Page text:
Advice from dermal therapist Derya Koch, Victorian Dermal Clinic.


5 mistakes that stress skin out - Women's Health & Fitness

1. Skipping the gym

Regular exercise boots skin circulation, detoxifies your skin and encourages your body to produce endorphins, which keeps you (visibly) happy.

ACTION IT: Exercise at least every couple of days – even if it’s a brisk walk.

2. Burning the candle

Insufficient sleep causes your body to release cortisol, increasing dryness and inflammation, accelerating skin ageing, resulting in fine lines, uneven skin colour and slackening of skin.

ACTION IT: Set a bedtime that allows a good eight hours before you need to get up and do a sleephygiene audit, clearing sleep enemies like laptops and other electronic devices from the bedroom.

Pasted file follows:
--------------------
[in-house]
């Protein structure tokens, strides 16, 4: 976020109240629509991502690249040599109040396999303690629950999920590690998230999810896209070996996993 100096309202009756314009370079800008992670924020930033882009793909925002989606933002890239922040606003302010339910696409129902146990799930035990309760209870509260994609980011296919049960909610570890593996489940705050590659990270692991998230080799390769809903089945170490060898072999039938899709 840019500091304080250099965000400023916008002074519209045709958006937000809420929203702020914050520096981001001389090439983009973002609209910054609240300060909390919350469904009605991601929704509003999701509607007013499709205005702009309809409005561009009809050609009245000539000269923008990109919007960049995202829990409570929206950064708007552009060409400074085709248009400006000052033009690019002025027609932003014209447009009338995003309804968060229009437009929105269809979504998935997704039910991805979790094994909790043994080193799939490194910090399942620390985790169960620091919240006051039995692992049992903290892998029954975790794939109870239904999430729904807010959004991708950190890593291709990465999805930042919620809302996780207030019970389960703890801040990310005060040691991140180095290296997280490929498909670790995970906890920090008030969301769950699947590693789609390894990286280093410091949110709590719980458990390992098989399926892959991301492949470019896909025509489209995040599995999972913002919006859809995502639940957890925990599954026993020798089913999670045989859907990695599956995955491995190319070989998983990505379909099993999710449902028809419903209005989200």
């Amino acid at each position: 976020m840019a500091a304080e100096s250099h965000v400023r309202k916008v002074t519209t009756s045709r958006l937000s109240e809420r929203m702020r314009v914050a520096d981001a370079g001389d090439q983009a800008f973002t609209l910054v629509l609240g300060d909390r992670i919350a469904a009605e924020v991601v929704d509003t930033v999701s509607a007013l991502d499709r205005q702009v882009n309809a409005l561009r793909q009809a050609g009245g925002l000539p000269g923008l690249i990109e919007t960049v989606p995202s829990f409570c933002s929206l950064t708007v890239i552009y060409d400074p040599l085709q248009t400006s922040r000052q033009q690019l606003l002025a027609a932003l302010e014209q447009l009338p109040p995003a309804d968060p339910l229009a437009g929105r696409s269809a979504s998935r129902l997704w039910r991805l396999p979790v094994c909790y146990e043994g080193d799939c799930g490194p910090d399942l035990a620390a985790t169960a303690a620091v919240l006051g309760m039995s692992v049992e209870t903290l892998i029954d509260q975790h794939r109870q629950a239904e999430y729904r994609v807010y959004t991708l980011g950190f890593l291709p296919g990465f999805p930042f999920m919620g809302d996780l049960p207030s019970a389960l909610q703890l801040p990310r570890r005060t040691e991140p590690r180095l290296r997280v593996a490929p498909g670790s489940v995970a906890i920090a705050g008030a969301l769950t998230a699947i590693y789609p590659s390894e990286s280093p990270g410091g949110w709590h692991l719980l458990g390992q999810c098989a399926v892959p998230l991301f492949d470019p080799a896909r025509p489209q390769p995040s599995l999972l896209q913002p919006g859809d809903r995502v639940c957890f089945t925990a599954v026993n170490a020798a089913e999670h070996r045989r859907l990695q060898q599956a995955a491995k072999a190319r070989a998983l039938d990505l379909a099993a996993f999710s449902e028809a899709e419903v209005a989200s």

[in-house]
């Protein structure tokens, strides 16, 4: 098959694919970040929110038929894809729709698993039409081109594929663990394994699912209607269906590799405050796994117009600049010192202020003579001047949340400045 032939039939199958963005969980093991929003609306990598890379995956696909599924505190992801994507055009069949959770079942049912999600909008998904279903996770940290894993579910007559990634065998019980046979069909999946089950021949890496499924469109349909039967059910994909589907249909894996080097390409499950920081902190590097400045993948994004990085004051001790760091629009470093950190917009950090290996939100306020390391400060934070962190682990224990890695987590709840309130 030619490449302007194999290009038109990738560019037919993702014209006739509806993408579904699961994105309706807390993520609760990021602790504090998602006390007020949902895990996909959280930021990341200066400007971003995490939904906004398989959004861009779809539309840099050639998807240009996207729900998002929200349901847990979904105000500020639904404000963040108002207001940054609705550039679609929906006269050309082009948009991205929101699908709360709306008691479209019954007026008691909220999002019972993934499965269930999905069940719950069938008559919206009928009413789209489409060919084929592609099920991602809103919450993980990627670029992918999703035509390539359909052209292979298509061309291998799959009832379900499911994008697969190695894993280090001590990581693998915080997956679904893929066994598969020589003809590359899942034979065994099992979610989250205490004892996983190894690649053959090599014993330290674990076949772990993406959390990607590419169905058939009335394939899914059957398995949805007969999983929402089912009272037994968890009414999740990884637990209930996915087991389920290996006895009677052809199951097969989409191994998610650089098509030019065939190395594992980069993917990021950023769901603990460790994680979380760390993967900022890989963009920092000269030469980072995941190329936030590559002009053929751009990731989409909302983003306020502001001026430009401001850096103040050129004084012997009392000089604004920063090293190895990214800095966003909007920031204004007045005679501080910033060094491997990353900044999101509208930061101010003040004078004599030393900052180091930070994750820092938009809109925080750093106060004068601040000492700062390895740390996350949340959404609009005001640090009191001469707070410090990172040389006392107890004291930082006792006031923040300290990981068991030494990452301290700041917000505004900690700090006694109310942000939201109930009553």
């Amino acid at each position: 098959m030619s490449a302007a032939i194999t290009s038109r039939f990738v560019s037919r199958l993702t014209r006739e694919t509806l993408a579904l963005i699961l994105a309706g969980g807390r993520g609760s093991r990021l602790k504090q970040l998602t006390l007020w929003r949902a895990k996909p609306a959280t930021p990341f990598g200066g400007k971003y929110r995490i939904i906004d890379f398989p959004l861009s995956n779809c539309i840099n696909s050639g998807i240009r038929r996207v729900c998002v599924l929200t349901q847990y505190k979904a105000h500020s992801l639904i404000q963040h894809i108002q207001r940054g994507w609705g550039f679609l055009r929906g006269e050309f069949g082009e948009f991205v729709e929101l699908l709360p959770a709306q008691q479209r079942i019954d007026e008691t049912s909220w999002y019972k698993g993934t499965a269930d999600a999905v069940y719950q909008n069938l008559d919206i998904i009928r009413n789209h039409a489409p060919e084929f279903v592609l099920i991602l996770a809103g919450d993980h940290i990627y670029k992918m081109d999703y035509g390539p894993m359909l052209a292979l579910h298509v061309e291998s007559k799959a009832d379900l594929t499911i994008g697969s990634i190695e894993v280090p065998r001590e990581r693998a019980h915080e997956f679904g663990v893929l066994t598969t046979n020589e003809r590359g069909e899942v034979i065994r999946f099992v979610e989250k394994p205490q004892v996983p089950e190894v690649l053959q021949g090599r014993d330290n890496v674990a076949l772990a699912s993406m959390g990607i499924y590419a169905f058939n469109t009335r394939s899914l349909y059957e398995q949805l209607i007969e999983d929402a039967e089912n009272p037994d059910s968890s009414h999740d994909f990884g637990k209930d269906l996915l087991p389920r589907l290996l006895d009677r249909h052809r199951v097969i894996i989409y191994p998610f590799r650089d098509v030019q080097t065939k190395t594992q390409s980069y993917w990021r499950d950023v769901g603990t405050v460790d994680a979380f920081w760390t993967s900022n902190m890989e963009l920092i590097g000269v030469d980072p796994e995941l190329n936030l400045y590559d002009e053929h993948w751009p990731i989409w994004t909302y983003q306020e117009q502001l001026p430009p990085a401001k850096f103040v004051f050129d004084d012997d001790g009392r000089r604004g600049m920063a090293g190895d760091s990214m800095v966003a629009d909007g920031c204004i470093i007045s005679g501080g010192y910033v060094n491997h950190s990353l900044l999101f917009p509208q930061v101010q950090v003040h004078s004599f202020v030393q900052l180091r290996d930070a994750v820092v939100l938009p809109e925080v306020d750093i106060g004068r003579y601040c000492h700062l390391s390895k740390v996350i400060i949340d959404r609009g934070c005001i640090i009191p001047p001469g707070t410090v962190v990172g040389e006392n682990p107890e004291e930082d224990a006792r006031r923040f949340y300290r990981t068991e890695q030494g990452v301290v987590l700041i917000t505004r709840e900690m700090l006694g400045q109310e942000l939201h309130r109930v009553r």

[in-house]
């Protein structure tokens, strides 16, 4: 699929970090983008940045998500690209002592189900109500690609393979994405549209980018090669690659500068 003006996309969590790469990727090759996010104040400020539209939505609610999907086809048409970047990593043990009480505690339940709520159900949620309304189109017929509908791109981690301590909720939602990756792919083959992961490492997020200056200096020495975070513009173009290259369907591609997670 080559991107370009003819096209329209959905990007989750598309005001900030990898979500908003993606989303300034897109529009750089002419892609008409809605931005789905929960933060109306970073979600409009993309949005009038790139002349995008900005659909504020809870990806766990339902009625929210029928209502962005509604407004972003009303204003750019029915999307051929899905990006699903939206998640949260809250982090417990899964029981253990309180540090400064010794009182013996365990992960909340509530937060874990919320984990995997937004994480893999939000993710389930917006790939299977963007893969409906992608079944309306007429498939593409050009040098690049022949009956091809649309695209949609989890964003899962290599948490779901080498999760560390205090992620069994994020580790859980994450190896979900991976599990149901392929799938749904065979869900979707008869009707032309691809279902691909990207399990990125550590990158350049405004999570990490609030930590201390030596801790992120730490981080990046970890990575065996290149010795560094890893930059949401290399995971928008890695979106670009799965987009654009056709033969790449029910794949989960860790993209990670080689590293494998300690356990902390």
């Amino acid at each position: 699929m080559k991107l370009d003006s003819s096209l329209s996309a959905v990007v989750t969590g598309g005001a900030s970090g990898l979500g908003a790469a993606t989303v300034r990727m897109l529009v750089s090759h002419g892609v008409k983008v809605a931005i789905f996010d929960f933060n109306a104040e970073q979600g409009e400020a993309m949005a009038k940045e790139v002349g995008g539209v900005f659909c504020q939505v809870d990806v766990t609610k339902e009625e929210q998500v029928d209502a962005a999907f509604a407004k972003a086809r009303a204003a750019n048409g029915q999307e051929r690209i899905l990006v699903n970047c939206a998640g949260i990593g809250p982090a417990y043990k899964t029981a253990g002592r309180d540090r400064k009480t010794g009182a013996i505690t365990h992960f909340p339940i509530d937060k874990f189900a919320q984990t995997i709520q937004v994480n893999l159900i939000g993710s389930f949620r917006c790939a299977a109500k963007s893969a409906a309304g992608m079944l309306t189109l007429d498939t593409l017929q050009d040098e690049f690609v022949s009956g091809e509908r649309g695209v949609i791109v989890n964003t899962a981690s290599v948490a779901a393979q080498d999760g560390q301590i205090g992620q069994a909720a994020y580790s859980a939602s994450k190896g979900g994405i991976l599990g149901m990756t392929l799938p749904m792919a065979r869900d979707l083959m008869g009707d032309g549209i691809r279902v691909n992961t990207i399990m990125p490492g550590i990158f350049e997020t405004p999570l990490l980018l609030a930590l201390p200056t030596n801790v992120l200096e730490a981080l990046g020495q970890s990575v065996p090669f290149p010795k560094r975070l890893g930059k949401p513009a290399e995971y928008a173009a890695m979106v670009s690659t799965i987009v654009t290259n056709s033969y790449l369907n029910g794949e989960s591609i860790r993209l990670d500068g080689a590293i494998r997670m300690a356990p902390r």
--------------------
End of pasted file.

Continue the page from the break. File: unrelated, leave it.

3. Bypassing sunscreen

Both UVA and UVB promote premature skin aging (photo-aging), although UVA is the one that penetrates skin causing oxidative stress and damage of DNA, collagen and elastin, resulting in skin damage and ageing.

ACTION IT: Use full spectrum sunscreen and antioxidants like vitamin C, E every morning.

4. Eating low fat

A low fat diet combined with a high glycaemic index promotes a process called ‘glycation’ which accelerates ageing. Glucose can damage cells and tissues by randomly reacting with proteins.

ACTION IT: Favour foods with a low glycaemic index, rich in essential fatty acids found in walnuts, flaxseed, salmon, and olive oil.

5. Drying out

While a number of factors influence movement of water through skin (trans-epidermal water loss or TEWL), skin hydration is directly affected by fluid intake. TEWL increases in response to any disruption to the skin barrier (wounds, scratches, burns, exposure to solvents or surfactants, extreme dryness) and is affected by humidity, temperature, season, and moisture content of the skin (hydration level).

ACTION IT: Stay away from too much sun or wind and extremes in temperatures. High humidity will result in lower TEWL. Apply an occlusive moisturiser to create an oil barrier to retain water within the epidermis (upper layers of the skin).